Youth ambassadors help refugees settle in Colorado
Hafedh Alfarttoosi and his family arrived in Denver from Iraq last year just as the pandemic began to take hold in this country. Talk about timing. Reda Meharzi, a resident of the area, was among the first people they met.
"He immediately brought us a huge box of supplies filled with food and necessities and he would do that every single week, straight to our door. He’d pick it up and bring it to us while we didn’t have much."
22-year-old Meharzi was assigned as youth ambassador to the refugee family, as part of the local Muslim Youth for Positive Impact organization’s Adopt-a-Family program.
"Reda was always there at any moment that you needed him regardless of how big or how small the situation was. If I called him to say my wife was sick and I needed someone to take her to the emergency room, he was there to take us at any time of the day."
Refugees arriving in the U.S., those from Afghanistan being the latest and most high-profile, often find themselves overwhelmed, trying to adjust to a new culture and ways of doing things that are completely different from what they're used to.
"Most of these people already have low morale and have very little hope." "They're already come and they've lost a lot." "The U.S. is a very big place, the U.S. is a huge country, so it’s easy to get lost here."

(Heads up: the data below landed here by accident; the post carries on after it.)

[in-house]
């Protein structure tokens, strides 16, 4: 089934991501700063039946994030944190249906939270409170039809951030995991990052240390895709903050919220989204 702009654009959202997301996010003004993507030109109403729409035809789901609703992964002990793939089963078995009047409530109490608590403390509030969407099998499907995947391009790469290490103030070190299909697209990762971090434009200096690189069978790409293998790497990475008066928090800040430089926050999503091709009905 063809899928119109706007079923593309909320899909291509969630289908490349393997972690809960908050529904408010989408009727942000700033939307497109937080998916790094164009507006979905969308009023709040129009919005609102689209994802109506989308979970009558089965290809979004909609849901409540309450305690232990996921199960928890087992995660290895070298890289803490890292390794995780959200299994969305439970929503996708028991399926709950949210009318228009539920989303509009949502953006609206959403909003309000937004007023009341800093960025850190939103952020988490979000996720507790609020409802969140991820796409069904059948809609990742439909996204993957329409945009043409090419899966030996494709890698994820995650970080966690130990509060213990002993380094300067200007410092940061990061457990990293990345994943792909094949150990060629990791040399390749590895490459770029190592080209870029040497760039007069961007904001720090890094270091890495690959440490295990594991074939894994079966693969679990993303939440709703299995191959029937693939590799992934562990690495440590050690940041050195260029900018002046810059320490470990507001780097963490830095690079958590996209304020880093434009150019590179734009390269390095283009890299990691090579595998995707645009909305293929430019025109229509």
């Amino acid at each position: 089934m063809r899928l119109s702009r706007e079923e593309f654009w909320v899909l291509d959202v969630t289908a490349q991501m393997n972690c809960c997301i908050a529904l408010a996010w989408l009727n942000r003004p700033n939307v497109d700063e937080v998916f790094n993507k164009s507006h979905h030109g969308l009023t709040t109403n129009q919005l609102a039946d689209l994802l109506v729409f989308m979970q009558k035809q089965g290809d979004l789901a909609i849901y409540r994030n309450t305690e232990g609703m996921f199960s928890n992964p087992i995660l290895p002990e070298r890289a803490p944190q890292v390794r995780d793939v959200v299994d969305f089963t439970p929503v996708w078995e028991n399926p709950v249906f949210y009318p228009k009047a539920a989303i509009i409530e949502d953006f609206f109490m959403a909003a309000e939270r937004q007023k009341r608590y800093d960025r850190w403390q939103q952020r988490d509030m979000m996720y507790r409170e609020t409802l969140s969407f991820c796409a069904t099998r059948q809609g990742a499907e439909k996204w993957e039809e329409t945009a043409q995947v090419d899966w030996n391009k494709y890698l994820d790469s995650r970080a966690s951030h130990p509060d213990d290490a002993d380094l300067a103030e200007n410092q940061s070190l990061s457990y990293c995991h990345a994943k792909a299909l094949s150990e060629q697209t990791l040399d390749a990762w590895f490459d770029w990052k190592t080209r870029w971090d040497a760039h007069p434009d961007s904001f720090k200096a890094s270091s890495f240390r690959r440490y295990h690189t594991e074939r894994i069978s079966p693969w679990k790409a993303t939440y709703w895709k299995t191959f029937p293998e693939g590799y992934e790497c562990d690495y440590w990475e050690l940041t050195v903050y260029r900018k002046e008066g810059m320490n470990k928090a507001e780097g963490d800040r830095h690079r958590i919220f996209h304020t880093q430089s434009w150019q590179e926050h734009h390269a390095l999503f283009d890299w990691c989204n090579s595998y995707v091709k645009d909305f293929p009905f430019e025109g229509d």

"Here in Colorado, and in many other states, resettlement agencies connect refugees with an array of experts who help them find housing, find jobs, help them put food on the table."
"How do we set people up for success over the long term so that they may contribute in the ways we know all immigrants do and they can quickly give back to the communities that welcome them."
Meharzi, who speaks Arabic, has guided Alfarttoosi through financial documents and applications. Other volunteers have provided English tutoring and helped newcomers study for driving exams. Things Americans take for granted every day.
"America has a lot of laws, America has many different regulations. So it’s important that we have someone that can stand by us and help us integrate properly rather than feel abandoned."
A new group of youth ambassadors is being trained now to assist some of the one to two thousand Afghan refugees who are expected to eventually land in Colorado.
"When I was told what we would be doing I realized that I think this is something important to do as a good human."
"Reda I consider him as more than someone from the organization but rather as a friend and a brother and a friend of the family."
And a lifeline that newly arriving refugees will be relying on as they break bread with new friends and start up lives in America pretty much from scratch.